Eyam – Plague Village
Friday, 12th June 2009 by Ian Brown
One of the most picturesque villages found in the Peak District National Park, Eyam is historically significant for the actions the villagers took to isolate themselves in the mid 1600s to prevent the spread of the plague despite the toll it took on their population.
Fleas in a shipment of cloth brought the plague to the village in 1665 with the first death happening within a week of its arrival and the disease spreading quickly to neighbouring homes, now known as the Plague Cottages.
The villagers, led by their Church ministers, enacted measures to try to restrict the spread of the disease, such as families having to bury their own dead and limiting contact with outsiders. Church services were held outdoors in Cucklett Delph, a nearby valley.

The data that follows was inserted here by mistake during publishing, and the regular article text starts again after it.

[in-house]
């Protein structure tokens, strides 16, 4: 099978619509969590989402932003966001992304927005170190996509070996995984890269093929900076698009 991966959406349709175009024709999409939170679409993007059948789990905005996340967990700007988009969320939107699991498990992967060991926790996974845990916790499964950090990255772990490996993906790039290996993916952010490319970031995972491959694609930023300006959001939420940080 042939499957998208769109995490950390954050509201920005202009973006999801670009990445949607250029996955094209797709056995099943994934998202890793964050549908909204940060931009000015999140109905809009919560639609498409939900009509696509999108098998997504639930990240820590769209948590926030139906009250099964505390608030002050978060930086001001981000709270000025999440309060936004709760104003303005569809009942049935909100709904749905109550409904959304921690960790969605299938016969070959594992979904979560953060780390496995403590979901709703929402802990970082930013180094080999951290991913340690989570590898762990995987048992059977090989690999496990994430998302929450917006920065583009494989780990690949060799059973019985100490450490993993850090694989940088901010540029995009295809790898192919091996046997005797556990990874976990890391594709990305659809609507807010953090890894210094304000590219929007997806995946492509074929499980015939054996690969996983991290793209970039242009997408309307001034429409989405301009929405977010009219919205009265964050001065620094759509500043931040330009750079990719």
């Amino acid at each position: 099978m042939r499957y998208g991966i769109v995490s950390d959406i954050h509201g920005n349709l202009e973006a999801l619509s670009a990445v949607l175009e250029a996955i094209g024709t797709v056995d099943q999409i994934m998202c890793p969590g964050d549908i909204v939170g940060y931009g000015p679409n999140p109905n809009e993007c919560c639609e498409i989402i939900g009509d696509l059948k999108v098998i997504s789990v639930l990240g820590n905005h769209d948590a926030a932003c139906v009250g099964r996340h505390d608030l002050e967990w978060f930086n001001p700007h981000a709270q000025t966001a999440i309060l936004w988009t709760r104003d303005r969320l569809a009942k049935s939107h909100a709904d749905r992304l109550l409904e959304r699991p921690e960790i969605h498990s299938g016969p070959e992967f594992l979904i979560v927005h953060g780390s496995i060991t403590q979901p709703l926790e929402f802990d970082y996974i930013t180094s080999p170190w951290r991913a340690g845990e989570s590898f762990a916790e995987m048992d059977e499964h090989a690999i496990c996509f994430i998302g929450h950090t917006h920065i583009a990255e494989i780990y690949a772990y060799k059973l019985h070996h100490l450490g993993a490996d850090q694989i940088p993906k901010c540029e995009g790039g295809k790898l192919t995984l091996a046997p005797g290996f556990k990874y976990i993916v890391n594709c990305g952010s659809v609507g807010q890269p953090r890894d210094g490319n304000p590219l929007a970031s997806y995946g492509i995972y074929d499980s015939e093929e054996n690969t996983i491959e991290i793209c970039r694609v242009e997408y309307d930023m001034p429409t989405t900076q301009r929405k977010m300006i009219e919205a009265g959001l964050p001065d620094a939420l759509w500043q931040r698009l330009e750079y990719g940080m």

The plague killed more than 260 of the 350 people who lived in the village, with researchers unsure why some survived. Elizabeth Hancock lost her husband and six children in 8 days but did not become ill herself. The family is buried some distance from the village in a plot known as the Riley graves.
The village effectively quarantined itself, refusing any contact with people from nearby communities. Villagers developed arrangements to receive and pay for goods without meeting people from elsewhere face-to-face. Difficult to see on Google Maps, but a landmark for hikers, the Boundary Stone can be found on the footpath to Stoney Middleton. The stone has a number of holes carved in the top – villagers from Eyam would fill these with vinegar in an attempt to disinfect the coins they would leave as payment for food and medicine delivered there.
A similar arrangement took place to the north of the village at Reverend Mompesson’s well.
There is a small museum depicting the sombre history, and many landmarks have information signs for those walking around the village. Online information can be found at Wikipedia and the Eyam Plague Village site.